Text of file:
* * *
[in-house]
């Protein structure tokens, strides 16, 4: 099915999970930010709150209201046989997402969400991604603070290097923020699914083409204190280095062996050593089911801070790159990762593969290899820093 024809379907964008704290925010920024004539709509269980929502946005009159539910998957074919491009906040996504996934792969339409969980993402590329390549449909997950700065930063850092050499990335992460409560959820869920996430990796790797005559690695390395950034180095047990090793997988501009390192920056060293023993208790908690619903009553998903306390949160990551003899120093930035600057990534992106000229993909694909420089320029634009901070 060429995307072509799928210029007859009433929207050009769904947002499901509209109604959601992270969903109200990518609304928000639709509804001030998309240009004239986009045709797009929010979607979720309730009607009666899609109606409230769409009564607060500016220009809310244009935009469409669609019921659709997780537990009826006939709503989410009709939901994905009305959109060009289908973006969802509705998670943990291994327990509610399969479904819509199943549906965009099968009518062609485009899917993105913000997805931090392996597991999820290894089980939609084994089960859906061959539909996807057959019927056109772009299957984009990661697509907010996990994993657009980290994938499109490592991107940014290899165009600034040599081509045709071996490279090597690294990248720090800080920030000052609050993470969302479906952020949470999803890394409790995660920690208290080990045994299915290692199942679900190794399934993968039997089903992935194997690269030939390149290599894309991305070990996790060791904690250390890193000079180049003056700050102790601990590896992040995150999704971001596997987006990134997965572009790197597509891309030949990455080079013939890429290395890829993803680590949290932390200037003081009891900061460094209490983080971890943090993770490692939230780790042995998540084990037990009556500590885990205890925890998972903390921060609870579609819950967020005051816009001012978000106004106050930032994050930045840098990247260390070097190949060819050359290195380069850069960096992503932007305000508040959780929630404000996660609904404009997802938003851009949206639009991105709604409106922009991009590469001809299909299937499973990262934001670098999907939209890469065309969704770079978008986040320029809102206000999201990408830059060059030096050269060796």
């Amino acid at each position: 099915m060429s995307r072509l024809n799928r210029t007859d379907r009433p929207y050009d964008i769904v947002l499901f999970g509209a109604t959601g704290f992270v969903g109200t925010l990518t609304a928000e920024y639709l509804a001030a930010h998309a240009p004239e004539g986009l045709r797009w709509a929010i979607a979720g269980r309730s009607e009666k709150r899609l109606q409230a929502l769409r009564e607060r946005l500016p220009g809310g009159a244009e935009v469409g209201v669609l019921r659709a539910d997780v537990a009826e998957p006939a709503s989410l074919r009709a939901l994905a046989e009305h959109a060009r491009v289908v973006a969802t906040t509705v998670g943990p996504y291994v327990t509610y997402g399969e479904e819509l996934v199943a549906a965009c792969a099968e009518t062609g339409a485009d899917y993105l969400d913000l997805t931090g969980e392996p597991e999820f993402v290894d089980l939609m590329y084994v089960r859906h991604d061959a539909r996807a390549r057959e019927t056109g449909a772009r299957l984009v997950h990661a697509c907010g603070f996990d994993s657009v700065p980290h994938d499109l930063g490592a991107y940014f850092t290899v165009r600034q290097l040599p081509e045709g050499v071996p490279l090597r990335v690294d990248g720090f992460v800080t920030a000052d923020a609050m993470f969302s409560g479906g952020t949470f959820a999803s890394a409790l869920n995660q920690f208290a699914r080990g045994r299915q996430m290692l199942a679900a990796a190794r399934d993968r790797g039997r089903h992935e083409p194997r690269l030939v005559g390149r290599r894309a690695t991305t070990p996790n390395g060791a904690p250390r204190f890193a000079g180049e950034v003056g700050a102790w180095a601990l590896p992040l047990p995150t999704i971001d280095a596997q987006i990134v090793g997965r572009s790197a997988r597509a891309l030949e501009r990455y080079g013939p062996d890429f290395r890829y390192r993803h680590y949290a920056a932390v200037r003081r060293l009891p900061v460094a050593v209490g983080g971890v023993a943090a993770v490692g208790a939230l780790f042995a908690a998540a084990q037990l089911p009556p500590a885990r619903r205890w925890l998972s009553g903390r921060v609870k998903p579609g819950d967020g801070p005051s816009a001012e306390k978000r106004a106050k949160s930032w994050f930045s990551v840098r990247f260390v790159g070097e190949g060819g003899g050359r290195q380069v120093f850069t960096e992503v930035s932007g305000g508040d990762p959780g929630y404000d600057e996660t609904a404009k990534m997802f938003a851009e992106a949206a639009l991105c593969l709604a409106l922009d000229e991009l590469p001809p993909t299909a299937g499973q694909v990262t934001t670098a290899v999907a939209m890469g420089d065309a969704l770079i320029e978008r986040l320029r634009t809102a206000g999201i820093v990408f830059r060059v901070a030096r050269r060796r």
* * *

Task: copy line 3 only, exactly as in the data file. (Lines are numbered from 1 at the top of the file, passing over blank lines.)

């Amino acid at each position: 099915m060429s995307r072509l024809n799928r210029t007859d379907r009433p929207y050009d964008i769904v947002l499901f999970g509209a109604t959601g704290f992270v969903g109200t925010l990518t609304a928000e920024y639709l509804a001030a930010h998309a240009p004239e004539g986009l045709r797009w709509a929010i979607a979720g269980r309730s009607e009666k709150r899609l109606q409230a929502l769409r009564e607060r946005l500016p220009g809310g009159a244009e935009v469409g209201v669609l019921r659709a539910d997780v537990a009826e998957p006939a709503s989410l074919r009709a939901l994905a046989e009305h959109a060009r491009v289908v973006a969802t906040t509705v998670g943990p996504y291994v327990t509610y997402g399969e479904e819509l996934v199943a549906a965009c792969a099968e009518t062609g339409a485009d899917y993105l969400d913000l997805t931090g969980e392996p597991e999820f993402v290894d089980l939609m590329y084994v089960r859906h991604d061959a539909r996807a390549r057959e019927t056109g449909a772009r299957l984009v997950h990661a697509c907010g603070f996990d994993s657009v700065p980290h994938d499109l930063g490592a991107y940014f850092t290899v165009r600034q290097l040599p081509e045709g050499v071996p490279l090597r990335v690294d990248g720090f992460v800080t920030a000052d923020a609050m993470f969302s409560g479906g952020t949470f959820a999803s890394a409790l869920n995660q920690f208290a699914r080990g045994r299915q996430m290692l199942a679900a990796a190794r399934d993968r790797g039997r089903h992935e083409p194997r690269l030939v005559g390149r290599r894309a690695t991305t070990p996790n390395g060791a904690p250390r204190f890193a000079g180049e950034v003056g700050a102790w180095a601990l590896p992040l047990p995150t999704i971001d280095a596997q987006i990134v090793g997965r572009s790197a997988r597509a891309l030949e501009r990455y080079g013939p062996d890429f290395r890829y390192r993803h680590y949290a920056a932390v200037r003081r060293l009891p900061v460094a050593v209490g983080g971890v023993a943090a993770v490692g208790a939230l780790f042995a908690a998540a084990q037990l089911p009556p500590a885990r619903r205890w925890l998972s009553g903390r921060v609870k998903p579609g819950d967020g801070p005051s816009a001012e306390k978000r106004a106050k949160s930032w994050f930045s990551v840098r990247f260390v790159g070097e190949g060819g003899g050359r290195q380069v120093f850069t960096e992503v930035s932007g305000g508040d990762p959780g929630y404000d600057e996660t609904a404009k990534m997802f938003a851009e992106a949206a639009l991105c593969l709604a409106l922009d000229e991009l590469p001809p993909t299909a299937g499973q694909v990262t934001t670098a290899v999907a939209m890469g420089d065309a969704l770079i320029e978008r986040l320029r634009t809102a206000g999201i820093v990408f830059r060059v901070a030096r050269r060796r």